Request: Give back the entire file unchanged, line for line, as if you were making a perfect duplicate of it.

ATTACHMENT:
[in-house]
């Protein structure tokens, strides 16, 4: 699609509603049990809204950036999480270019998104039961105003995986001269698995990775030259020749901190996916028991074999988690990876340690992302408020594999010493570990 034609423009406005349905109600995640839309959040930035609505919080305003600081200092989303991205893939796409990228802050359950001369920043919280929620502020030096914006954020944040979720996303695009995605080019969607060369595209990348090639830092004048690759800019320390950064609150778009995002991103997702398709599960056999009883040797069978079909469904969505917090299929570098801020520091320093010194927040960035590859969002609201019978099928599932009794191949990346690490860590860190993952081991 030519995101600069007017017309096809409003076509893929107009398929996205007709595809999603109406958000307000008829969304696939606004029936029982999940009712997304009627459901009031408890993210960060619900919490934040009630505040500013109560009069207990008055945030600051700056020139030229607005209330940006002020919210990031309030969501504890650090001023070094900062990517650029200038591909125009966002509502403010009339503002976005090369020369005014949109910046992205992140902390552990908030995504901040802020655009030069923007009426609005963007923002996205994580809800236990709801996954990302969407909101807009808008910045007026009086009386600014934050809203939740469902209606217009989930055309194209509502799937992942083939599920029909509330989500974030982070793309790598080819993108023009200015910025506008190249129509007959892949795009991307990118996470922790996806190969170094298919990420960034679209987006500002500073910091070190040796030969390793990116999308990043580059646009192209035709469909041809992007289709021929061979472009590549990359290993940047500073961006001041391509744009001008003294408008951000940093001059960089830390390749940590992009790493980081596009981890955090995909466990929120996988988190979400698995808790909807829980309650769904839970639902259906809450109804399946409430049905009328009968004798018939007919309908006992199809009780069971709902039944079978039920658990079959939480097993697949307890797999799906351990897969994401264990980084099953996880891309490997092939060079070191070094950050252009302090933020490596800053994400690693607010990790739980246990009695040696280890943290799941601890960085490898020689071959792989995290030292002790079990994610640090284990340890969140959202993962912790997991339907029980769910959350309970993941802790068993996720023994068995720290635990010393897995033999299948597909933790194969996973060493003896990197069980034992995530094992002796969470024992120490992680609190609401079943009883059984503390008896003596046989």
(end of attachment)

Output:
[in-house]
């Protein structure tokens, strides 16, 4: 699609509603049990809204950036999480270019998104039961105003995986001269698995990775030259020749901190996916028991074999988690990876340690992302408020594999010493570990 034609423009406005349905109600995640839309959040930035609505919080305003600081200092989303991205893939796409990228802050359950001369920043919280929620502020030096914006954020944040979720996303695009995605080019969607060369595209990348090639830092004048690759800019320390950064609150778009995002991103997702398709599960056999009883040797069978079909469904969505917090299929570098801020520091320093010194927040960035590859969002609201019978099928599932009794191949990346690490860590860190993952081991 030519995101600069007017017309096809409003076509893929107009398929996205007709595809999603109406958000307000008829969304696939606004029936029982999940009712997304009627459901009031408890993210960060619900919490934040009630505040500013109560009069207990008055945030600051700056020139030229607005209330940006002020919210990031309030969501504890650090001023070094900062990517650029200038591909125009966002509502403010009339503002976005090369020369005014949109910046992205992140902390552990908030995504901040802020655009030069923007009426609005963007923002996205994580809800236990709801996954990302969407909101807009808008910045007026009086009386600014934050809203939740469902209606217009989930055309194209509502799937992942083939599920029909509330989500974030982070793309790598080819993108023009200015910025506008190249129509007959892949795009991307990118996470922790996806190969170094298919990420960034679209987006500002500073910091070190040796030969390793990116999308990043580059646009192209035709469909041809992007289709021929061979472009590549990359290993940047500073961006001041391509744009001008003294408008951000940093001059960089830390390749940590992009790493980081596009981890955090995909466990929120996988988190979400698995808790909807829980309650769904839970639902259906809450109804399946409430049905009328009968004798018939007919309908006992199809009780069971709902039944079978039920658990079959939480097993697949307890797999799906351990897969994401264990980084099953996880891309490997092939060079070191070094950050252009302090933020490596800053994400690693607010990790739980246990009695040696280890943290799941601890960085490898020689071959792989995290030292002790079990994610640090284990340890969140959202993962912790997991339907029980769910959350309970993941802790068993996720023994068995720290635990010393897995033999299948597909933790194969996973060493003896990197069980034992995530094992002796969470024992120490992680609190609401079943009883059984503390008896003596046989």